Is it legal for me to give my last name to my girlfriend if we are not married? 34 Answers as of May 22, 2013

I changed my girlfriend’s last name on welfare document, is it legal?

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Law & Mediation Office of Jeffrey L. Pollock, Esq.
Law & Mediation Office of Jeffrey L. Pollock, Esq. | Jeffrey Lawrence Pollock
It is not legal to go by an alias; you must get a court order to change your name legally.
Answer Applies to: Pennsylvania
Replied: 9/7/2012
Law Office of Richard Williams
Law Office of Richard Williams | Richard Williams
If your girlfriend has assumed your last name you may be married (common law).
Answer Applies to: Alabama
Replied: 9/7/2012
Hamblin Law Office | Sally Hamblin
Why would you do that? If you are trying to hide something from the government then yes it is. Legally, that is not her name.
Answer Applies to: Michigan
Replied: 9/7/2012
Freeborn Law Offices, P.S.
Freeborn Law Offices, P.S. | Steve Freeborn
If they are of legal age, anyone can change there name to anything they want, as long as the name change is not to hide from creditors. You do not say your ages, but I wonder why your girlfriend would want to do this. There is also a lot that goes with changing ones name: change of license (notify DOL); change of name to IRS , social security number, etc. I would give serious thought before doing this. It is interesting that you both want to do this, but you don't want to get married.
Answer Applies to: Washington
Replied: 9/7/2012
Law Office of Phillip Weiser
Law Office of Phillip Weiser | Phillip L. Weiser
Not without her acquiescing to the mane change.
Answer Applies to: Kansas
Replied: 9/7/2012
    Charles M. Schiff, Attorney at Law
    Charles M. Schiff, Attorney at Law | Charles M. Schiff
    No. Unless her name has been legally changed you cannot represent her to be your spouse on legal documents.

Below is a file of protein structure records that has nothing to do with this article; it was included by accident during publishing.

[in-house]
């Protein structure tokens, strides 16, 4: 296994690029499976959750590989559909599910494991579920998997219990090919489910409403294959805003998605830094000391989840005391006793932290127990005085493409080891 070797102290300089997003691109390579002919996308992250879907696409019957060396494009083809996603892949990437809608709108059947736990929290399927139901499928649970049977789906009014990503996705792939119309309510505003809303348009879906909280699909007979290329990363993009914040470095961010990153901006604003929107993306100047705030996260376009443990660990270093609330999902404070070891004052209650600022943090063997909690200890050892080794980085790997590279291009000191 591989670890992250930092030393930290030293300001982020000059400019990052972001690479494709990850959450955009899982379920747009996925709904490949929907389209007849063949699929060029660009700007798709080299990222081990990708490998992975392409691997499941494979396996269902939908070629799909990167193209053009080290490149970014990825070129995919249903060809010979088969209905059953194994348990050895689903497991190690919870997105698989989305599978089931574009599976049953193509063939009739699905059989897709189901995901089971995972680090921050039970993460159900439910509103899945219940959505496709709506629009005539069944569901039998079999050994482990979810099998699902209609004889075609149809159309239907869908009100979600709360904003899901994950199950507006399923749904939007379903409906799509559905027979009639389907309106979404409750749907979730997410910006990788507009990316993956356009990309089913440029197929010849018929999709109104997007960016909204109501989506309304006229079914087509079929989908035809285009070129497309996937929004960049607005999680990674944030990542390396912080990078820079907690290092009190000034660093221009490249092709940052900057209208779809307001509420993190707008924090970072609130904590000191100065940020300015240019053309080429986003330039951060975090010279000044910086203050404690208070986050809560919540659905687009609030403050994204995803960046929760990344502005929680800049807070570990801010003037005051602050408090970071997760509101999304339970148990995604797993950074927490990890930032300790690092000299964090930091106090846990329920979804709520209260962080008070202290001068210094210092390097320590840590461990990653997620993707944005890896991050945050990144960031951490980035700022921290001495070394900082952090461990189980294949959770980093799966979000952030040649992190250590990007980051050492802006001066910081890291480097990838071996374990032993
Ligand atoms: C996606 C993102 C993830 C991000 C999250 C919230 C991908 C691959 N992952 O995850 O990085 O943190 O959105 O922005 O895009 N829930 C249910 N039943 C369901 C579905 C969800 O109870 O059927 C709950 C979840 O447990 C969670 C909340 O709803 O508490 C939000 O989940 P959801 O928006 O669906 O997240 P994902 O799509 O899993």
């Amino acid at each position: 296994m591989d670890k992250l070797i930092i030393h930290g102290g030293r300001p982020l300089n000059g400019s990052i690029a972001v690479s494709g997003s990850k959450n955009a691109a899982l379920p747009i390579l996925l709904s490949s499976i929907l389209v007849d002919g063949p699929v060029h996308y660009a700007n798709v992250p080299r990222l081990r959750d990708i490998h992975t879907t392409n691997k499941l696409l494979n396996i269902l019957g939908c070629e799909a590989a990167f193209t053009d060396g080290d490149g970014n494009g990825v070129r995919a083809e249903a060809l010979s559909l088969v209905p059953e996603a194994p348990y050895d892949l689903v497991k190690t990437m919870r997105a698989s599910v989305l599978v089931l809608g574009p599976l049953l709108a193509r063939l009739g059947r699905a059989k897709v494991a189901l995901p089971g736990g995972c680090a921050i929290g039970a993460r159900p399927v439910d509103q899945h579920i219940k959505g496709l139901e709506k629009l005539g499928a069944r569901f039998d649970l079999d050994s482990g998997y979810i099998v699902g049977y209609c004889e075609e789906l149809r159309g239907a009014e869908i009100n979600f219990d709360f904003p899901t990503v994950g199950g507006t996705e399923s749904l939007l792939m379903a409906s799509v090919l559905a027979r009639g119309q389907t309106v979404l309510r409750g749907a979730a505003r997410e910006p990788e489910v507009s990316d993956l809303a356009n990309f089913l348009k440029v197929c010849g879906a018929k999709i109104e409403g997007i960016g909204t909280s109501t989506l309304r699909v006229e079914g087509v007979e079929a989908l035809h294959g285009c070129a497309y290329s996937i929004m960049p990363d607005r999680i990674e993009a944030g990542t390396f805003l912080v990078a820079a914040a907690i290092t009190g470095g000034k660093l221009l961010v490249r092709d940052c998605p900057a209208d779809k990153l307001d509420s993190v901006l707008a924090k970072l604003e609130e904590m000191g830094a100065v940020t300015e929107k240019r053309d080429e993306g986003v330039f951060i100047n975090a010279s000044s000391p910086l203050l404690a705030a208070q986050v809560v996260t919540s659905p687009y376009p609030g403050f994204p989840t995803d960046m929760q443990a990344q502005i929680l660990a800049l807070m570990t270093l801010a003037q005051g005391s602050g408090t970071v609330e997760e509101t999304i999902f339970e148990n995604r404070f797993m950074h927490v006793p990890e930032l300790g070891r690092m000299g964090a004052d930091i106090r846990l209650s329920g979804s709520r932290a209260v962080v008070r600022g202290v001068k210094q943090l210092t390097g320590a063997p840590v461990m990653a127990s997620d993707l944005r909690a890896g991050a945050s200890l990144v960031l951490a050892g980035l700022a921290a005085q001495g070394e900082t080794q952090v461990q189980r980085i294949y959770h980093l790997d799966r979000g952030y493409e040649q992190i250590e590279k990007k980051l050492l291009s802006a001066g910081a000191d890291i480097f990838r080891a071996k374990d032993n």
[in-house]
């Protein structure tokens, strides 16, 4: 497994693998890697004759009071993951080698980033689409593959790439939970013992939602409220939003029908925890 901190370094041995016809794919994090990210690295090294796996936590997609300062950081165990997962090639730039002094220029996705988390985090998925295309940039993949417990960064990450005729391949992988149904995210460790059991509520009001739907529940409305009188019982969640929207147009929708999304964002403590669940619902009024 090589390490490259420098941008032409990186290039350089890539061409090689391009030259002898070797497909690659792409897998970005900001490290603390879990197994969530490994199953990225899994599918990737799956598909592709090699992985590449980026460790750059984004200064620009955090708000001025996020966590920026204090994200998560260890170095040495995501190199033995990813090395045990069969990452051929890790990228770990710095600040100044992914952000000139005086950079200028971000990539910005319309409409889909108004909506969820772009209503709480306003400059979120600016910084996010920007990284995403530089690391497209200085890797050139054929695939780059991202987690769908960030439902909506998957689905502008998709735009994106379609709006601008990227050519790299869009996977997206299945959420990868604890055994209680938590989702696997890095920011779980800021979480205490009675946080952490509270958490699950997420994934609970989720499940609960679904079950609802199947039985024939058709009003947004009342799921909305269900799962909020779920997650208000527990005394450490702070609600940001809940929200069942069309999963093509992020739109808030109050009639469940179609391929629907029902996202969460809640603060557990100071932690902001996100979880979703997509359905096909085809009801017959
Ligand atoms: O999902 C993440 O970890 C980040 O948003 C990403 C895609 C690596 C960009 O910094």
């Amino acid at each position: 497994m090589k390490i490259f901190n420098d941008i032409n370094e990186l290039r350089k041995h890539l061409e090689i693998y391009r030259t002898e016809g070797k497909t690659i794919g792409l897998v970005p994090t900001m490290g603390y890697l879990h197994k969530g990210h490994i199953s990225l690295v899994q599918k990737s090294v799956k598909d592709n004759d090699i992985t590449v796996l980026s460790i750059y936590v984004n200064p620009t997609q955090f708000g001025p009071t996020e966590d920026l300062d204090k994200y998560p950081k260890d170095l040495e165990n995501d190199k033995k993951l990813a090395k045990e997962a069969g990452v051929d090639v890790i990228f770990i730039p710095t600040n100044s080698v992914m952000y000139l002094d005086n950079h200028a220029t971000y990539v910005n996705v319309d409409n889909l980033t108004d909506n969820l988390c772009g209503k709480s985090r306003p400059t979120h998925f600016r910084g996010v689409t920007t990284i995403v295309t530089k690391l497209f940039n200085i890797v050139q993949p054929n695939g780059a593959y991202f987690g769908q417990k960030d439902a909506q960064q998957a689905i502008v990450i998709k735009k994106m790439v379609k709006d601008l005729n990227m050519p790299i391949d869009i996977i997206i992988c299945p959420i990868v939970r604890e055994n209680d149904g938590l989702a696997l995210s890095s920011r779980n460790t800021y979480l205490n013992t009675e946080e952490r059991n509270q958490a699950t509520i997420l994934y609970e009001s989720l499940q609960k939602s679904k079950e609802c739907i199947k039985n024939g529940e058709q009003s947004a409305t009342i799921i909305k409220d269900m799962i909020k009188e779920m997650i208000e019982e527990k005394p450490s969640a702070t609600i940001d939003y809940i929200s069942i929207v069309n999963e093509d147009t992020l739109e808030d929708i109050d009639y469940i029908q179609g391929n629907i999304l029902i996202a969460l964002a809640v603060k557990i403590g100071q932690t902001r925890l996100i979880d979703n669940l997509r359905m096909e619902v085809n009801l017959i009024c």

Answer Applies to: Minnesota
    Replied: 9/7/2012
    Lawrence Lewis
    Lawrence Lewis | Lawrence Lewis, PC
    Of course not. You changed her surname in order to fool welfare into thinging that you are married. You are comitting fraud.
    Answer Applies to: Georgia
    Replied: 9/7/2012
    Myles Hahn III Attorney at Law | Myles Hahn III
    Persons can often select their choice of name, providing that it is not to defraud someone. There are exceptions. Seek advice from an attorney who has handled "welfare documents" regarding that issue. It does not sound like a good idea to alter such documents.
    Answer Applies to: Illinois
    Replied: 9/7/2012
    The Law Offices of Stephen L. Richards | Stephen L. Richards
    No.
    Answer Applies to: Illinois
    Replied: 5/22/2013
    Steven Alpers | Steven Alpers
    You cannot change her name she may be able to do so as long as she is not trying to steal someone's identity, avoid bills, or defraud someone. She cannot get an id in that name without a marriage license.
    Answer Applies to: California
    Replied: 9/7/2012
    The Zwiebel Law Firm, LLC
    The Zwiebel Law Firm, LLC | Elizabeth Zwiebel
    In Alabama, you may be construed to be common law married if you do this.
    Answer Applies to: Alabama
    Replied: 9/7/2012
    Musilli Brennan Associates PLLC
    Musilli Brennan Associates PLLC | John F Brennan
    While you have a right to call or to refer yourself by any name you choose, governmental papers should be in your "legal name" and therefore the changing of the name on a welfare document may be problematical. She can LEGALLY change her name by doing so in the local probate court. It also could be accomplished by marriage.
    Answer Applies to: Michigan
    Replied: 9/7/2012
    Andersen Law PLLC
    Andersen Law PLLC | Craig Andersen
    Your girlfriend can petition the district court for a name change. It is perfectly legal as long as the name change is not intended for any fraudulent purpose.
    Answer Applies to: Washington
    Replied: 9/7/2012
    Michael S. Edwards, Attorney at Law, PLLC | Mike Edwards
    No.
    Answer Applies to: Utah
    Replied: 5/22/2013
    Law Office of Jeff Yeh
    Law Office of Jeff Yeh | Jeff Yeh
    Nope, absolutely illegal.
    Answer Applies to: California
    Replied: 9/7/2012
    Mary W Craig P.C. | Mary W Craig
    You technically may be guilty of welfare fraud. In common law states, if your girlfriend uses your last name and you represent to people, such as a government agency, that you are husband and wife, you may be more married than you think. If you lied to the government about your girlfriend in order to get more benefits, or something else of value from the government, then you are guilty of fraud.
    Answer Applies to: Alabama
    Replied: 9/7/2012
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